The manager gave his customers credit for the ability to handle two tasks at once, but he must not have trusted their aim. That level of confidence should give some comfort to the deer at the start of hunting season.
A trip to St. Louis or Memphis took all day
If you’re a Post-Boomer, you probably don’t know going to St. Louis or Memphis was an all-day affair before Interstate 55 was built. It was such a big deal that The Missourian routinely ran briefs that said, “Mr. and Mrs. John Jones, 1618 Somewhere St., journeyed to St. Louis for shopping and to see relatives.”
I had forgotten how recently I-55 was constructed, until I saw the aerial photo above tacked on the end of the roll that had the Bald Knob Cross shots on it. That would have put it roughly in 1964. (Also on the roll are some shots of downtown Cape before the KFVS building was built. They’re coming in the next few days.)
It took me a little head-scratching to figure out where the photo was taken. My first guess was Route K near the mall, but there are no railroad tracks out there. Then, I remembered some overpasses over tracks in the Chaffee area, but there’s no Interstate there.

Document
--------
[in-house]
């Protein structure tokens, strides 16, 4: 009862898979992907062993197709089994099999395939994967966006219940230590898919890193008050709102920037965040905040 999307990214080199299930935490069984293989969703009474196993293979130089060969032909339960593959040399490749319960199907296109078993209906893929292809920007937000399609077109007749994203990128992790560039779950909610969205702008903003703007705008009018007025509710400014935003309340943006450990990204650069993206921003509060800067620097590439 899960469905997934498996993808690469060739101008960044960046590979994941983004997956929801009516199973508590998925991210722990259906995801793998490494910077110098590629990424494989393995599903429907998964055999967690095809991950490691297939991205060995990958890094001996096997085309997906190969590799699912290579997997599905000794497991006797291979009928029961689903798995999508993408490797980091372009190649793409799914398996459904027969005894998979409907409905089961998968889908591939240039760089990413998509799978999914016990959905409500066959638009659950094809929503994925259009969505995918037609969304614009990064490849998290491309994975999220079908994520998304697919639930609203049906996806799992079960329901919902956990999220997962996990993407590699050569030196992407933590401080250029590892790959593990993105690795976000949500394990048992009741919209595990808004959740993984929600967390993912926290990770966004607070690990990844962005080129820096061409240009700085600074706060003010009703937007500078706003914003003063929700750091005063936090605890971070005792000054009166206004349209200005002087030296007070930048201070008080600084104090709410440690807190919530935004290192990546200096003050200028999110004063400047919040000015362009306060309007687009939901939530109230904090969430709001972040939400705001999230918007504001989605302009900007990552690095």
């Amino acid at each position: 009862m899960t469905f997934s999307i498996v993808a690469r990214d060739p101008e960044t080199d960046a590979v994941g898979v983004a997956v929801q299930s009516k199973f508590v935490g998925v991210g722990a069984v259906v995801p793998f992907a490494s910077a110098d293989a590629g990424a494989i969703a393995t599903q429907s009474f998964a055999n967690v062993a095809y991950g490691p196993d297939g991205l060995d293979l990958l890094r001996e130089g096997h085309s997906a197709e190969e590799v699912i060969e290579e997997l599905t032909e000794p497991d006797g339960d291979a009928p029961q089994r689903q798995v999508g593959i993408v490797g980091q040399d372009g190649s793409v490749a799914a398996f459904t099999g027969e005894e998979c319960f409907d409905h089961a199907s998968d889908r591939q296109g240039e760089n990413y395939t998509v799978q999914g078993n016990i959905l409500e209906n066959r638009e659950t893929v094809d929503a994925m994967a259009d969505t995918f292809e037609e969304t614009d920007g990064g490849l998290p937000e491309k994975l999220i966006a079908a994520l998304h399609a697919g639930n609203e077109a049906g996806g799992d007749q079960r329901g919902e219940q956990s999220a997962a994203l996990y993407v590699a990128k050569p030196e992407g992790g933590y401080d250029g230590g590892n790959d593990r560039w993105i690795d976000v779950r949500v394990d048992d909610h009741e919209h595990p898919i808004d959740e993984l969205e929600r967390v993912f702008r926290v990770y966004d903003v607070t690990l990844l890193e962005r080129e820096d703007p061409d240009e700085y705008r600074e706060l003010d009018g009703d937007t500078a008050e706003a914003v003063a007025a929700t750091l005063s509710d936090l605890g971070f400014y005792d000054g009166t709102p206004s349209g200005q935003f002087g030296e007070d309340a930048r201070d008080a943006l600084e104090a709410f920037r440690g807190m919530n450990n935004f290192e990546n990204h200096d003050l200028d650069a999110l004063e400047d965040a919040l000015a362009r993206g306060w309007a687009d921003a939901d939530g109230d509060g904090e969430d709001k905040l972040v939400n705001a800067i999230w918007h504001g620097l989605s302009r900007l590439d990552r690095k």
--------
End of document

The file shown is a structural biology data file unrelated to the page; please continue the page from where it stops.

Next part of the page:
It was the Scott City Interchange
Finally, I pulled up Google Earth and started searching for railroad tracks near an interchange with a highway overpass nearby. I also figured that it was probably near the Cape Airport where Ernie Chiles and I would have taken off. Bingo. That was it. The giveaway turned out to be what I assume to be a train station just east of the ramp area.
Highway 61 is the overpass on the left
The overpass to the left of the interchange carried traffic north over the Diversion Channel to Cape and south to Benton. The road that parallels the railroad track is Main Street leading into Scott City.
The equipment used to build the Interstate was a little more modern than the steam roller my Dad used to pave Rt. 25 going into Advance in 1941.
Here’s a map showing the Scott City Interchange as it looks today
View Scott City Interchange in a larger map